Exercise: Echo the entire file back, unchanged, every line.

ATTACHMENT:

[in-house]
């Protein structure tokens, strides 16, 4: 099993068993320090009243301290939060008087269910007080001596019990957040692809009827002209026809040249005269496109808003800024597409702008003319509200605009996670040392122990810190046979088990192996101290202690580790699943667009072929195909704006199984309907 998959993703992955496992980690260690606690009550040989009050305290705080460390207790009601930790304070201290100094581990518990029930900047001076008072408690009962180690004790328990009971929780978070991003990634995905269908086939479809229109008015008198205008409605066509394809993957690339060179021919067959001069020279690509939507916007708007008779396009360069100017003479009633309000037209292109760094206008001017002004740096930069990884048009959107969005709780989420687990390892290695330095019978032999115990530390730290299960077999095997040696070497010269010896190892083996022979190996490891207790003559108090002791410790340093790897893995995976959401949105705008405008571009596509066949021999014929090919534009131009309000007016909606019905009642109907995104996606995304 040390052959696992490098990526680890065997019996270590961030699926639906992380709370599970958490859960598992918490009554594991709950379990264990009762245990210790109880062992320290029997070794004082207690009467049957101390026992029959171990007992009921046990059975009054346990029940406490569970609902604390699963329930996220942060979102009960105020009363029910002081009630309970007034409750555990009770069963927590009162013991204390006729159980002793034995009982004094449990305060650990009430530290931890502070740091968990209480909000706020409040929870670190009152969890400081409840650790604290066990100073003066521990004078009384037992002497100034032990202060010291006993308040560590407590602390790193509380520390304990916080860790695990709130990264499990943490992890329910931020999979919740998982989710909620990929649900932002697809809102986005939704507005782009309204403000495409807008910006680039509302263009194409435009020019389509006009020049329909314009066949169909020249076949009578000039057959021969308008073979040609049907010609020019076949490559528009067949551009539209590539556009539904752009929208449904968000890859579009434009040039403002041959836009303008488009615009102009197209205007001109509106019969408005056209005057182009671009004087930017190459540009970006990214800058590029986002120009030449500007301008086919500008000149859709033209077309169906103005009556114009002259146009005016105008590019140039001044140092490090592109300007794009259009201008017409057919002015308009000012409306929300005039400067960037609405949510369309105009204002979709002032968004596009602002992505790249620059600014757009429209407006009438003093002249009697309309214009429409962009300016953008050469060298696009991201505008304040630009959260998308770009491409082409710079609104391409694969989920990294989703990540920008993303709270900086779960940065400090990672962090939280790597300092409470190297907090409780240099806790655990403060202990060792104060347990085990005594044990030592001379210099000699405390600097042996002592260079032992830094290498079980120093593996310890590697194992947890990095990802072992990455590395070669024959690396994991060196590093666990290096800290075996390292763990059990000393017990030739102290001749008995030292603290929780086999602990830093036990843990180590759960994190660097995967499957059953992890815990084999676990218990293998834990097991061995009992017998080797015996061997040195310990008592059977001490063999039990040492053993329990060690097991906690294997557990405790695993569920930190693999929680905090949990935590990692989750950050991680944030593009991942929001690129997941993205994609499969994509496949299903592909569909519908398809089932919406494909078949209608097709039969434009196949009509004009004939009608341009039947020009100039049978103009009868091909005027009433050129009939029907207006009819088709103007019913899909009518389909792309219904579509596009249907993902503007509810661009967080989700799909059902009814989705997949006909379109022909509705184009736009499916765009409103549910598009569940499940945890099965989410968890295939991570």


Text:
[in-house]
């Protein structure tokens, strides 16, 4: 099993068993320090009243301290939060008087269910007080001596019990957040692809009827002209026809040249005269496109808003800024597409702008003319509200605009996670040392122990810190046979088990192996101290202690580790699943667009072929195909704006199984309907 998959993703992955496992980690260690606690009550040989009050305290705080460390207790009601930790304070201290100094581990518990029930900047001076008072408690009962180690004790328990009971929780978070991003990634995905269908086939479809229109008015008198205008409605066509394809993957690339060179021919067959001069020279690509939507916007708007008779396009360069100017003479009633309000037209292109760094206008001017002004740096930069990884048009959107969005709780989420687990390892290695330095019978032999115990530390730290299960077999095997040696070497010269010896190892083996022979190996490891207790003559108090002791410790340093790897893995995976959401949105705008405008571009596509066949021999014929090919534009131009309000007016909606019905009642109907995104996606995304 040390052959696992490098990526680890065997019996270590961030699926639906992380709370599970958490859960598992918490009554594991709950379990264990009762245990210790109880062992320290029997070794004082207690009467049957101390026992029959171990007992009921046990059975009054346990029940406490569970609902604390699963329930996220942060979102009960105020009363029910002081009630309970007034409750555990009770069963927590009162013991204390006729159980002793034995009982004094449990305060650990009430530290931890502070740091968990209480909000706020409040929870670190009152969890400081409840650790604290066990100073003066521990004078009384037992002497100034032990202060010291006993308040560590407590602390790193509380520390304990916080860790695990709130990264499990943490992890329910931020999979919740998982989710909620990929649900932002697809809102986005939704507005782009309204403000495409807008910006680039509302263009194409435009020019389509006009020049329909314009066949169909020249076949009578000039057959021969308008073979040609049907010609020019076949490559528009067949551009539209590539556009539904752009929208449904968000890859579009434009040039403002041959836009303008488009615009102009197209205007001109509106019969408005056209005057182009671009004087930017190459540009970006990214800058590029986002120009030449500007301008086919500008000149859709033209077309169906103005009556114009002259146009005016105008590019140039001044140092490090592109300007794009259009201008017409057919002015308009000012409306929300005039400067960037609405949510369309105009204002979709002032968004596009602002992505790249620059600014757009429209407006009438003093002249009697309309214009429409962009300016953008050469060298696009991201505008304040630009959260998308770009491409082409710079609104391409694969989920990294989703990540920008993303709270900086779960940065400090990672962090939280790597300092409470190297907090409780240099806790655990403060202990060792104060347990085990005594044990030592001379210099000699405390600097042996002592260079032992830094290498079980120093593996310890590697194992947890990095990802072992990455590395070669024959690396994991060196590093666990290096800290075996390292763990059990000393017990030739102290001749008995030292603290929780086999602990830093036990843990180590759960994190660097995967499957059953992890815990084999676990218990293998834990097991061995009992017998080797015996061997040195310990008592059977001490063999039990040492053993329990060690097991906690294997557990405790695993569920930190693999929680905090949990935590990692989750950050991680944030593009991942929001690129997941993205994609499969994509496949299903592909569909519908398809089932919406494909078949209608097709039969434009196949009509004009004939009608341009039947020009100039049978103009009868091909005027009433050129009939029907207006009819088709103007019913899909009518389909792309219904579509596009249907993902503007509810661009967080989700799909059902009814989705997949006909379109022909509705184009736009499916765009409103549910598009569940499940945890099965989410968890295939991570």